AUDIENCE MEMBER 00:08
Good afternoon, gentlemen. My name is Zeke Turner, and currently finishing up my senior year at Taylor University in Indiana. So four more weeks, and I’m out of there. (Buffett laughs)
As someone studying finance, I do appreciate your comments as to the teaching of investment in academia. It certainly has some development it can make there. I do say that with hope that very few grad school admissions officers are listening right now.
But I do want to say a special thank you quickly, if I could, to all those professors who do have the intelligence and the guts to actually teach value investing on that level and go away from efficient market theories. I do kind of wish Benjamin Graham were still teaching.
Many questions have been asked as far as technology and its development into the business model. I think the greatest effect of this will probably be in the globalization of the economy. This has had, and will continue to have, a significant impact on the business model as we know it today.
Now, except for certain growth opportunities, this may have a smaller effect on companies such as See’s Candy or Nebraska Furniture Mart, but has had and probably will continue to have a dramatic effect on companies like Gillette, Coke, who have significant international presence.
My question is, how does your approach change, if at all, in light of the international expansion?
I’m particularly interested in the introduction of greater difficulty in understanding the business models, in the understanding of the economic future and the economic risk associated with the international scene. In addition, do you actively search for a global scene for investment opportunities?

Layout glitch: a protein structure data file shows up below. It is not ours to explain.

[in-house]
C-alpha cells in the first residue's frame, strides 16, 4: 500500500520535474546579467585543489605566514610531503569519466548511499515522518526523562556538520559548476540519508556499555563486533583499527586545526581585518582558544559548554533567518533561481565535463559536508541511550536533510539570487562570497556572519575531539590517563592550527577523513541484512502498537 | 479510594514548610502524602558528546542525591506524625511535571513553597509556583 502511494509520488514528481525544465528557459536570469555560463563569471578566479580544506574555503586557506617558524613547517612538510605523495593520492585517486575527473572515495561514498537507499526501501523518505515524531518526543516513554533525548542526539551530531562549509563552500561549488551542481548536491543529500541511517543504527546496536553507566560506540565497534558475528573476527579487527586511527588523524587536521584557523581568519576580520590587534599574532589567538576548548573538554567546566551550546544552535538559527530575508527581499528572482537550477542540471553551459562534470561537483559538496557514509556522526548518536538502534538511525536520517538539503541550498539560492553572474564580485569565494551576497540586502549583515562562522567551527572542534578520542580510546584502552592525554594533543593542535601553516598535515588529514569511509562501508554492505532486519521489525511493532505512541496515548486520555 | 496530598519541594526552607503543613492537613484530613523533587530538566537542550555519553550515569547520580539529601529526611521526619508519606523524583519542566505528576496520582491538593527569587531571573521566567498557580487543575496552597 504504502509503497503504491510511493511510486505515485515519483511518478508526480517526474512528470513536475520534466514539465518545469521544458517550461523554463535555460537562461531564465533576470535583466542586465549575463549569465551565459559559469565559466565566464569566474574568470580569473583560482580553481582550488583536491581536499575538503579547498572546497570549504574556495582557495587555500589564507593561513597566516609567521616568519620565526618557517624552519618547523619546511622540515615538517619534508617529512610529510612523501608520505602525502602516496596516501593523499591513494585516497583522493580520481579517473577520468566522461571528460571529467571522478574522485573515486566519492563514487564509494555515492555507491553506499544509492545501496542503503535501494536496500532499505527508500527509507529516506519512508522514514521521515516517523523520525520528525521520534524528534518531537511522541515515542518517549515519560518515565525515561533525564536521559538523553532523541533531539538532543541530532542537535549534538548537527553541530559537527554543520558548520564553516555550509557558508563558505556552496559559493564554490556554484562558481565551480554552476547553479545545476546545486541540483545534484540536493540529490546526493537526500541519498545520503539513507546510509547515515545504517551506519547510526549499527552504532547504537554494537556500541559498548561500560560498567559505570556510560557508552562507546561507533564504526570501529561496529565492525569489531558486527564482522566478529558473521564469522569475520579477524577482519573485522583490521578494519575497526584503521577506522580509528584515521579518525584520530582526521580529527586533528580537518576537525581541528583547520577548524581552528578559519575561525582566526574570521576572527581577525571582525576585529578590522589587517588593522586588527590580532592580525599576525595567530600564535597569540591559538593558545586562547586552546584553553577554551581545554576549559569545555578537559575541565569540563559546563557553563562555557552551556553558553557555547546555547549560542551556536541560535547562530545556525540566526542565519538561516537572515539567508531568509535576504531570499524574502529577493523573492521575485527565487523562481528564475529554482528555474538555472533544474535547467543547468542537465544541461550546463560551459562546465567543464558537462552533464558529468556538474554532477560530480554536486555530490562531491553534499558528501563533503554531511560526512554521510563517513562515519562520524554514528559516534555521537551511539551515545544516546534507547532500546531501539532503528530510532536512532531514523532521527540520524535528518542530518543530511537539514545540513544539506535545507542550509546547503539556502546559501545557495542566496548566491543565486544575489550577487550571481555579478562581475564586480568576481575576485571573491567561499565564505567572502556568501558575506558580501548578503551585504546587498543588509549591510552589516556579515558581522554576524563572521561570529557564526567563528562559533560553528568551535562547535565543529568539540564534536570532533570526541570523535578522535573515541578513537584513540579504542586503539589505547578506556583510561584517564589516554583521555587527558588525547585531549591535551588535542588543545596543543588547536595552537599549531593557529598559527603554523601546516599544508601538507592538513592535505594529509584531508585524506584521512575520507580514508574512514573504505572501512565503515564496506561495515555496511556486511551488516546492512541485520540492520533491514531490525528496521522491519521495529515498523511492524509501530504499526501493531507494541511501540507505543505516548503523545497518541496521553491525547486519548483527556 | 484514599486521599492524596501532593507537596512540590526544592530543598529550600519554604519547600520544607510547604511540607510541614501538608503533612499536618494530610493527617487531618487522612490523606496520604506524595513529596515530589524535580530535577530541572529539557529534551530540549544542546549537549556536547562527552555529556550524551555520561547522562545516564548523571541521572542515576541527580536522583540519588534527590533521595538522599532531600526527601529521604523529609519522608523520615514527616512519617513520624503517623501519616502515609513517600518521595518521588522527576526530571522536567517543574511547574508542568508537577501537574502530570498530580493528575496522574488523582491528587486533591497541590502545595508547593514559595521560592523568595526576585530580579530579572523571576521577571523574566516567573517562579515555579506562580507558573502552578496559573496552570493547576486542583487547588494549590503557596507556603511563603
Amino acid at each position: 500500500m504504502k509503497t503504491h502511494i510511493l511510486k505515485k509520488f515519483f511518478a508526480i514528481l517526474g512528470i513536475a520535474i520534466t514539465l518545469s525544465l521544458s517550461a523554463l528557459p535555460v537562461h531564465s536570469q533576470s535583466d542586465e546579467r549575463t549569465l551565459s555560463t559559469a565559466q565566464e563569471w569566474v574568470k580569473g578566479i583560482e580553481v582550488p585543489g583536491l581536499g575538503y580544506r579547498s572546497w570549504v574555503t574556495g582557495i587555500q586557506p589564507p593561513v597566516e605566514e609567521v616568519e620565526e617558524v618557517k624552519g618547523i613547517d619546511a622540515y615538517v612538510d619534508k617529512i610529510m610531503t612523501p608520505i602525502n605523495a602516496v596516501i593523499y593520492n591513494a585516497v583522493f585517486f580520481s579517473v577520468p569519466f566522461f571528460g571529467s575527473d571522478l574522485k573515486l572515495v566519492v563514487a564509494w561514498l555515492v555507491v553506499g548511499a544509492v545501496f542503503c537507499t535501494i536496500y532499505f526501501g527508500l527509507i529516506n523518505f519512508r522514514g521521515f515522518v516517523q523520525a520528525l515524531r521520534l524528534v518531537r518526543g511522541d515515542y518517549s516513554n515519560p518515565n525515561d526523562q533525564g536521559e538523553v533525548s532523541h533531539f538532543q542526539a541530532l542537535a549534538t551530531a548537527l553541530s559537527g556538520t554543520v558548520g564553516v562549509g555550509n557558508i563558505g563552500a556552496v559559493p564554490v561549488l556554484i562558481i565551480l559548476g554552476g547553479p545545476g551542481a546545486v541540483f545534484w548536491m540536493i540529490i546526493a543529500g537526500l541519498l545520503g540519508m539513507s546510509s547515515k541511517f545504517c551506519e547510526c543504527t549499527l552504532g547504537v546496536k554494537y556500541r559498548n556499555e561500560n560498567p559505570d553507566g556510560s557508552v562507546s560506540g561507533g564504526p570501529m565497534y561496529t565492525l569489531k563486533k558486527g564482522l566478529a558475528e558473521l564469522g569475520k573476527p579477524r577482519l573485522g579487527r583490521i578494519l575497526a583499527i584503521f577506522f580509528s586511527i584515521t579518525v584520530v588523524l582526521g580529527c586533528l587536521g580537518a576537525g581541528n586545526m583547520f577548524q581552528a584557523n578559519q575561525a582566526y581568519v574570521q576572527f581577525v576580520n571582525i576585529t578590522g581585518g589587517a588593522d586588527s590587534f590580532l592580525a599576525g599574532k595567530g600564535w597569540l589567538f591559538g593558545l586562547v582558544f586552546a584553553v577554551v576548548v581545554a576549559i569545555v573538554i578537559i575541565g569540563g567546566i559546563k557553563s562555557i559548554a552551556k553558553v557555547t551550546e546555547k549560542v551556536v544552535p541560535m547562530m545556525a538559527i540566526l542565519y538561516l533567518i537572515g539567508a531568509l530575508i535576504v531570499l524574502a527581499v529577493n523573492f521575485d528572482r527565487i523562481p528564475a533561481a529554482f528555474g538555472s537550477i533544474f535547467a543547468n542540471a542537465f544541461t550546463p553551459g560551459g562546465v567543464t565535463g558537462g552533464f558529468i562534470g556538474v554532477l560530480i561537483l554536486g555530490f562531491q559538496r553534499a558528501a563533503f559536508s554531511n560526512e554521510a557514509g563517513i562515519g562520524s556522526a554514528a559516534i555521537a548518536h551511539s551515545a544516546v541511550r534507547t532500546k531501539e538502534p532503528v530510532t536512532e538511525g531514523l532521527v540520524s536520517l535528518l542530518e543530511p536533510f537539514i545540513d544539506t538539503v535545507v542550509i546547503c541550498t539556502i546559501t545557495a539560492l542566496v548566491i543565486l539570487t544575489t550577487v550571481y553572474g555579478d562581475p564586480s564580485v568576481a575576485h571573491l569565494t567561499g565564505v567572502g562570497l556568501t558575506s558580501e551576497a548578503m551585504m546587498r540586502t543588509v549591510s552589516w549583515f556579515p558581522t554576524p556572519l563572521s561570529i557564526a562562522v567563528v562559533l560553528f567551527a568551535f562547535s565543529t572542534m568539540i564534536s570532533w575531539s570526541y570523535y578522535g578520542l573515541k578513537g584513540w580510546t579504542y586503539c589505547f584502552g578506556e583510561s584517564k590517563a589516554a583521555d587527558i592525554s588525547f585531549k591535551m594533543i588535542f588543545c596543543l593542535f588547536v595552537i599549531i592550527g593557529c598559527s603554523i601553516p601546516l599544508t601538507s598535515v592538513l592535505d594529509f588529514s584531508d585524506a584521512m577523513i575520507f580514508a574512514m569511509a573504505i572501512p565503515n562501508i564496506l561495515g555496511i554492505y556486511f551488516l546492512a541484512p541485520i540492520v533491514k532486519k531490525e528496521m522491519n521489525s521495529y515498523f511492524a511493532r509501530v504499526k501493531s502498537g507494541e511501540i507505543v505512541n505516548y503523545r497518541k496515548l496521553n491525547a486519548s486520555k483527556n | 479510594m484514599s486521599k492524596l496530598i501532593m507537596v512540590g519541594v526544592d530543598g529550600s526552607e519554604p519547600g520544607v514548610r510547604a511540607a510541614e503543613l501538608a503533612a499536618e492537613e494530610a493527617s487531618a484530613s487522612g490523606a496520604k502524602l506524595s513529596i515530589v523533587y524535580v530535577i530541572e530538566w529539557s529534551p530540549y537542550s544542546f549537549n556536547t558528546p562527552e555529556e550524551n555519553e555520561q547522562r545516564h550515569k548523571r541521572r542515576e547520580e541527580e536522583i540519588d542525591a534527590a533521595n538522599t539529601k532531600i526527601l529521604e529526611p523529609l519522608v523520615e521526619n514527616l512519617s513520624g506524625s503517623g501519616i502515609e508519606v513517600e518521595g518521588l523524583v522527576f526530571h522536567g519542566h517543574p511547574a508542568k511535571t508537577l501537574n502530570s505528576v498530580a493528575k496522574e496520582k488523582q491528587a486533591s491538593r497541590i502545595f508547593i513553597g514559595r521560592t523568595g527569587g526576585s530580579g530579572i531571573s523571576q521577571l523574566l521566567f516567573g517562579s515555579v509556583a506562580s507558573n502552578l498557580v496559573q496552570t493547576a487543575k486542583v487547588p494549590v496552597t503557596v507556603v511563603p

WARREN BUFFETT 01:38
Yeah. The answer is that we obviously like businesses that are good businesses at present volume and that have the chances to expand significantly with similar economics.
And with any business that’s been around the United States a long time, there’s probably more opportunity, potentially anyway, around the rest of the world than here.
And Coke has grown faster. Oh, it’s grown well here. But it’s grown faster around the world than here. And that’s been true at Gillette, also, just because we were a more mature market.
So we love the idea of products that will travel. Some travel well. Some don’t. I mean, it’s an incredible world that way.
Candy bars don’t seem to travel so well, you know. Soft drinks travel terrifically. And razor blades travel terrifically. But the Cadbury bars sell in England. And, you know, and the Hershey bars sell here. And it’s very hard, with some items, to try —
In fact, within this country, it’s amazing to me. We talk about having a mobile society. And people are moving all the time. And we’re all watching the same television and everything else.
And the supermarket share of Dr. Pepper in Dallas is 18 and a fraction percent. And in Boston, it’s six-tenths of one percent. I mean, 18 to 0.6, 30 times the market share.